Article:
The Latest Traffic Driver: Swine Flu Shots
By Tom Ryan
In a bid to
boost traffic and promote their in-store clinics, many retailers are aggressively
marketing themselves as the place to go for H1N1 vaccine shots.
the Wall Street Journal, Rite Aid is placing signs that read, “Protect
Yourself: H1N1 Vaccinations Are Available,” on its front doors along with
similar banners inside. Kroger is promoting its H1N1 flu shots on the cover
of its weekly ad circulars. Starting next year, Walgreen plans to advertise
vaccine shots in television spots. Others offering vaccines include Wal-Mart,
CVS Caremark and Safeway.
began distributing the shots via retailers just before Christmas. Until
then, most vaccination efforts were focused on priority groups.
The Journal said
that with the vaccine becoming more widely available, stores are taking
the opportunity to publicize their enhanced health-care solutions beyond
the pharmacy. Many now have in-store clinics staffed by nurse practitioners
and physician assistants to provide basic services and advice. Kroger owns
a stake in a chain of clinics that operate in around 100 of its nearly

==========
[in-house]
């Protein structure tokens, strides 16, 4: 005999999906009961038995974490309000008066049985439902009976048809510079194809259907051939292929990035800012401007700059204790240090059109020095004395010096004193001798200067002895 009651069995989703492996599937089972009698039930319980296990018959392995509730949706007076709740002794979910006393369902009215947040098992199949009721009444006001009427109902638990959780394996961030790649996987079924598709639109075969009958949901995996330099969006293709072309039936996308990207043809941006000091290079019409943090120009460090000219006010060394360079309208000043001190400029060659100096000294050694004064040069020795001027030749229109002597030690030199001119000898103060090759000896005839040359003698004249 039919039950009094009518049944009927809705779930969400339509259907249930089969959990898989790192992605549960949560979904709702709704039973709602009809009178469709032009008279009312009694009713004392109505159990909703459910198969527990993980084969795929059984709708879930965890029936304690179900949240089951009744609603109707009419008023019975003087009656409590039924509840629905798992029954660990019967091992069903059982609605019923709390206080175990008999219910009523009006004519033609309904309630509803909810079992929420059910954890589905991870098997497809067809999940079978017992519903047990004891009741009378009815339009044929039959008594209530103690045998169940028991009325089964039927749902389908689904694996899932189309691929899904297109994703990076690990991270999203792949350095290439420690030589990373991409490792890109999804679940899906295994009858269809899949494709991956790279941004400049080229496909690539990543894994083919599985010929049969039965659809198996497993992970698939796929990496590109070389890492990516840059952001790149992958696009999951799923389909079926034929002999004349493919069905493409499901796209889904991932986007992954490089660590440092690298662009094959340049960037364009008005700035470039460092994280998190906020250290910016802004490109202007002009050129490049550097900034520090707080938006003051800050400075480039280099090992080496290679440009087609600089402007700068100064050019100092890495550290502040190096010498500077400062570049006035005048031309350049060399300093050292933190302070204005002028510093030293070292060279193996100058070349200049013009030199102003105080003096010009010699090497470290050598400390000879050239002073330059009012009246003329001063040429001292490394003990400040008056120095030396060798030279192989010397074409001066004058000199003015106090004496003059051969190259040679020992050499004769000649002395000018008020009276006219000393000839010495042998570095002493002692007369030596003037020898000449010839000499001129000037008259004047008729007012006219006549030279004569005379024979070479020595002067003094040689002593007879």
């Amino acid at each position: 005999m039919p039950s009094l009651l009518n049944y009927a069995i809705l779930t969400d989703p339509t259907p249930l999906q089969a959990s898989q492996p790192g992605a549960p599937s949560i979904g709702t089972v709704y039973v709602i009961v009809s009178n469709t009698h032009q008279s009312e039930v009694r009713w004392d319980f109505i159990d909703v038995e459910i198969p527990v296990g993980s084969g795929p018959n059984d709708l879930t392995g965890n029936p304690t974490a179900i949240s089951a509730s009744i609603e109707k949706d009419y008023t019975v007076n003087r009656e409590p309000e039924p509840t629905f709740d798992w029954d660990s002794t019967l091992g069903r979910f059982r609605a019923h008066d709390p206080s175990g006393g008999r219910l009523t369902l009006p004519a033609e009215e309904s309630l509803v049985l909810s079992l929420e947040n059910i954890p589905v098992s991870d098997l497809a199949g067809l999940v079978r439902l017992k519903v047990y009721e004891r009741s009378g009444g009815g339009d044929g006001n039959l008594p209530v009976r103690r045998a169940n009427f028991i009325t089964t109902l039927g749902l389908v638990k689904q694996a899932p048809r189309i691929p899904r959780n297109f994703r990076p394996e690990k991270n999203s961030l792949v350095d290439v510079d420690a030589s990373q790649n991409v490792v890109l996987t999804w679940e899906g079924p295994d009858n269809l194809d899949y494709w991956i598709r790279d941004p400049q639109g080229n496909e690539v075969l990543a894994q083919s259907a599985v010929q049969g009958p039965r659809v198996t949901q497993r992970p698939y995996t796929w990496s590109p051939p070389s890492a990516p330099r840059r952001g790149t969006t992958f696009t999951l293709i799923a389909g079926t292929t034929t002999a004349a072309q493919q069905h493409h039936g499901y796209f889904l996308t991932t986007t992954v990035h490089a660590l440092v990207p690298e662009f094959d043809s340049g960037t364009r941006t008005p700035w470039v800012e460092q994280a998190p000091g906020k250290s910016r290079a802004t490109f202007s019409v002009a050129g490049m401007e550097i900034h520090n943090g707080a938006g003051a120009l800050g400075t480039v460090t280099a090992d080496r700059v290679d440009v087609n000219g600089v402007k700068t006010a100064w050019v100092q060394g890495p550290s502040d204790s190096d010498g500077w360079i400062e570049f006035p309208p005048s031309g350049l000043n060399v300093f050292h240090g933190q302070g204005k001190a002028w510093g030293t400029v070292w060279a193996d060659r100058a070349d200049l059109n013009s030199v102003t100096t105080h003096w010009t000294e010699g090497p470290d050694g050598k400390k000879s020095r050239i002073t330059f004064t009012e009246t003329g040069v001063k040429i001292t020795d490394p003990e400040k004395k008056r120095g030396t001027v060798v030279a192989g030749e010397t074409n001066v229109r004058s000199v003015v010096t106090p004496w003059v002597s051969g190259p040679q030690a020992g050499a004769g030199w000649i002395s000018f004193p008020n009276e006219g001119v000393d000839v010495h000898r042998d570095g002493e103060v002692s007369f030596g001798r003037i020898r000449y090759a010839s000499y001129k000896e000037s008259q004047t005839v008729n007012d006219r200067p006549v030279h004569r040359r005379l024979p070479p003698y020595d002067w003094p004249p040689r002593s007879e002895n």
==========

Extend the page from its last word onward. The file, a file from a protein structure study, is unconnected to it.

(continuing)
see flu shots as a traffic driver in a tough market. While H1N1 infections
have been declining for several weeks, the government is running public-service
ads to boost awareness. The Centers for Disease Control and Prevention
said last week that about one-fifth of the U.S. population has been vaccinated
and about half still want the shot. An active H1N1 vaccine program may
also lead to a bump in other flu-prevention products, such as hand sanitizer.
see potential opportunity” in the vaccinations, Brian Dowling, a spokesman
for grocer Safeway, told the newspaper. “The vast majority of our pharmacy
customers shop the rest of the store.”
the Journal, retailers don’t appear to make much money directly
off the shots, which cost between $10 to $18. The federal government supplies
the vaccines free to stores and retailers can charge an administrative
fee no higher than the regional Medicare payment rates for seasonal-flu
vaccines. Retailers claim these fees cover the costs of shipping
and handling, as well as labor.
Questions: Is marketing H1N1 vaccine shots a smart way for retailers
to drive traffic and promote health care options? What’s the likelihood
that retail’s possibly widescale role in distributing H1N1 vaccine shots
will lift its profile as a health care solution?
- Retailers Jockey
to Market Swine-Flu Shots – The Wall Street Journal
and MinuteClinic to Provide H1N1 Vaccinations Coast to Coast – CVS